Sadly, Grant passed away only four days after completing his manuscript, so he was never able to see just how successful and well-received his memoirs would become. Hopefully, this latest edition will add to the historical value of the memoirs, and provide every student of American history with a more nuanced perspective of Grant.

If you are interested in purchasing this invaluable piece of Grant scholarship, you can visit any bookstore or online retailer. Or, you can purchase the book through Harvard, here:
http://www.hup.harvard.edu/catalog.php?isbn=9780674976290

 

Louie P. Gallo

lpg58@msstate.edu

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Hancock County, West Virginia and the Start of the Civil War

Virginia, the home state of Confederate General Robert E. Lee, was notably divided during the Civil War. The growing factions were evident in the state’s most northern reaches. In May 1861, pro-Unionists in Hancock County, VA(now West Virginia), decided to organize a company of men to help fulfill President Abraham Lincoln’s call for 75,000 volunteers. The enlistments were for only three months, but those men quickly cemented their place in history by fighting in the first military land engagement of the Civil War, which catapulted Union General George B. McClellan to the national stage.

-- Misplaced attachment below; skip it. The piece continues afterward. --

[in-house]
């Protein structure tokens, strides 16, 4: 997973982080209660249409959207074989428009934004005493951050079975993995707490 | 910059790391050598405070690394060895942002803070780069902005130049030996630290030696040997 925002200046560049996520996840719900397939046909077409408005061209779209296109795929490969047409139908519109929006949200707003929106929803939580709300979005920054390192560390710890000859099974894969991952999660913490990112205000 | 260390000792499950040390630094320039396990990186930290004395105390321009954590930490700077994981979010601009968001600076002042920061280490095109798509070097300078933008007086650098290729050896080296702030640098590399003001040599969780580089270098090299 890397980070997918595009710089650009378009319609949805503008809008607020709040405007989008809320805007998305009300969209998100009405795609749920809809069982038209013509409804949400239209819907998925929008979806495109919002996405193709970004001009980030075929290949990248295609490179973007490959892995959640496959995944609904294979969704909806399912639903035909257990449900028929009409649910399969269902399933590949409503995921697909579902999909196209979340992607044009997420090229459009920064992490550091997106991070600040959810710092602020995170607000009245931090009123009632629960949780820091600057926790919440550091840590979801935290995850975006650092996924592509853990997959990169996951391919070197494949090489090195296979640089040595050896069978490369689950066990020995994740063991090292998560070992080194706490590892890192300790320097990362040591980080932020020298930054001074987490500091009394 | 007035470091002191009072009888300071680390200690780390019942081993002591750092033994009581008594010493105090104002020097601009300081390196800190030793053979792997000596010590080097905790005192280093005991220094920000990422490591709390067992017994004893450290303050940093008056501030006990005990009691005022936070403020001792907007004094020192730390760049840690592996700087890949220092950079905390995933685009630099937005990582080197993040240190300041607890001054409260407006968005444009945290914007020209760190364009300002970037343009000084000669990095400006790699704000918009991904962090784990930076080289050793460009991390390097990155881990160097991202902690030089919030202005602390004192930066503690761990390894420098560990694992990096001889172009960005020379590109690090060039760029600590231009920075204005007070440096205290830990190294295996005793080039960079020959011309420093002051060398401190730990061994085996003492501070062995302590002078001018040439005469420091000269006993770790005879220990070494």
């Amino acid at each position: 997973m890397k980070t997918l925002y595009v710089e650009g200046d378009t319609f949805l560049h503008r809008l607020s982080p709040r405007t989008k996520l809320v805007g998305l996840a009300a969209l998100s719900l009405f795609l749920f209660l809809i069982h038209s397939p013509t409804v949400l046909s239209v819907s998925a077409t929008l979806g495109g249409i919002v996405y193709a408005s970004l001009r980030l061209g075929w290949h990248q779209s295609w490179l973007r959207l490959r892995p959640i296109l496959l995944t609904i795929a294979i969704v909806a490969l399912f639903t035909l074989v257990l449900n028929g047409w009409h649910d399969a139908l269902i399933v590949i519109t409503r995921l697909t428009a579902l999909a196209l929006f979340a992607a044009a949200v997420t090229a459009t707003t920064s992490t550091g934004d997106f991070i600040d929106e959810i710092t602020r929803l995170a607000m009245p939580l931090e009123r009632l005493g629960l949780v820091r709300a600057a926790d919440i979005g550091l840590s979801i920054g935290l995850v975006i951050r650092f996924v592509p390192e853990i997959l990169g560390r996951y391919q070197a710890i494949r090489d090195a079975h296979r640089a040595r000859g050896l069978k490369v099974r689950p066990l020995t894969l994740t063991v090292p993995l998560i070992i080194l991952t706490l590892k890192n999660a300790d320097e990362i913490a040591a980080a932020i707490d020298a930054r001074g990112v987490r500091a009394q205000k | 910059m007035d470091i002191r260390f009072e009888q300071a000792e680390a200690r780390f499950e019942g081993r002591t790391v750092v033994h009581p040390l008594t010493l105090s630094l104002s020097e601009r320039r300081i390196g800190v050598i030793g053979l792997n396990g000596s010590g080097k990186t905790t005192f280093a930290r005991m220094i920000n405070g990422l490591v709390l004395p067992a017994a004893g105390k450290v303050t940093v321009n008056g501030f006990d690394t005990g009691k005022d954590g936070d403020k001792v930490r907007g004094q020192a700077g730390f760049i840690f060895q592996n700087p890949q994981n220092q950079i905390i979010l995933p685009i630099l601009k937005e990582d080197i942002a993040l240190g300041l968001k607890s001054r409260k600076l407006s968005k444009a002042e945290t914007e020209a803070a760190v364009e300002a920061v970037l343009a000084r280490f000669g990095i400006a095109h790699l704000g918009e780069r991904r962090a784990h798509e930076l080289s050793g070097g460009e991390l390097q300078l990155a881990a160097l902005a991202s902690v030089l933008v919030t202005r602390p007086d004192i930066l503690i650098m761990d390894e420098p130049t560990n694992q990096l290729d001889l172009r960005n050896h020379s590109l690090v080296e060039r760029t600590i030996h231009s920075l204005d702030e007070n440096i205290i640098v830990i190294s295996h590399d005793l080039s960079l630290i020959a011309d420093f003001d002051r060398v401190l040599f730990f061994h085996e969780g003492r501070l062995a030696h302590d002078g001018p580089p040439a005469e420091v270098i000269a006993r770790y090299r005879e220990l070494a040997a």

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David Farragut: One of the Youngest Midshipman in American Naval History

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David Farragut was one of the most well-known Naval Commanders of the Civil War, but his intriguing life-story began at a surprisingly early age.

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Ulysses S. Grant Presidential Library on Facebook and Twitter

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If you are on Facebook or Twitter, head over to the Ulysses S. Grant Presidential Library’s page and give it a Like and/or a Share! 

Here are the links:
https://www.facebook.com/USGrantLibrary
AND
https://twitter.com/USGrantLibrary